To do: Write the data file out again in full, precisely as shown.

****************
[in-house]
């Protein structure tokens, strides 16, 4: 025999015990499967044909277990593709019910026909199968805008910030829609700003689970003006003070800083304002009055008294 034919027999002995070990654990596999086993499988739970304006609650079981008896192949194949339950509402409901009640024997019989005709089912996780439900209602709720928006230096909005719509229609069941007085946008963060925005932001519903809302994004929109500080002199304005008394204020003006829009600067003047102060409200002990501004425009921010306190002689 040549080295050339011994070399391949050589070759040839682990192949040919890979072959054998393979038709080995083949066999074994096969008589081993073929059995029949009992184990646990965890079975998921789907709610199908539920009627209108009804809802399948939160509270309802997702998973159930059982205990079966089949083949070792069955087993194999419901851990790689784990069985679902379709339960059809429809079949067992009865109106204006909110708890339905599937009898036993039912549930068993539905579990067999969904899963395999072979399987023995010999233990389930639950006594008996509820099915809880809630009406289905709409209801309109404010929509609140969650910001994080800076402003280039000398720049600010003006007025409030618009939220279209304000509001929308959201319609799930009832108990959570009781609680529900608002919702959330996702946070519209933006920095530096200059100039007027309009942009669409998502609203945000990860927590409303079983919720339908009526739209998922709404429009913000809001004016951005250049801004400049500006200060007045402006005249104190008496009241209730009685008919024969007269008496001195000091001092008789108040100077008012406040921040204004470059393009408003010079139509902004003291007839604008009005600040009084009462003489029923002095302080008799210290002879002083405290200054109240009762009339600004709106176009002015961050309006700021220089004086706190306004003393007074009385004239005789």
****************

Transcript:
[in-house]
């Protein structure tokens, strides 16, 4: 025999015990499967044909277990593709019910026909199968805008910030829609700003689970003006003070800083304002009055008294 034919027999002995070990654990596999086993499988739970304006609650079981008896192949194949339950509402409901009640024997019989005709089912996780439900209602709720928006230096909005719509229609069941007085946008963060925005932001519903809302994004929109500080002199304005008394204020003006829009600067003047102060409200002990501004425009921010306190002689 040549080295050339011994070399391949050589070759040839682990192949040919890979072959054998393979038709080995083949066999074994096969008589081993073929059995029949009992184990646990965890079975998921789907709610199908539920009627209108009804809802399948939160509270309802997702998973159930059982205990079966089949083949070792069955087993194999419901851990790689784990069985679902379709339960059809429809079949067992009865109106204006909110708890339905599937009898036993039912549930068993539905579990067999969904899963395999072979399987023995010999233990389930639950006594008996509820099915809880809630009406289905709409209801309109404010929509609140969650910001994080800076402003280039000398720049600010003006007025409030618009939220279209304000509001929308959201319609799930009832108990959570009781609680529900608002919702959330996702946070519209933006920095530096200059100039007027309009942009669409998502609203945000990860927590409303079983919720339908009526739209998922709404429009913000809001004016951005250049801004400049500006200060007045402006005249104190008496009241209730009685008919024969007269008496001195000091001092008789108040100077008012406040921040204004470059393009408003010079139509902004003291007839604008009005600040009084009462003489029923002095302080008799210290002879002083405290200054109240009762009339600004709106176009002015961050309006700021220089004086706190306004003393007074009385004239005789």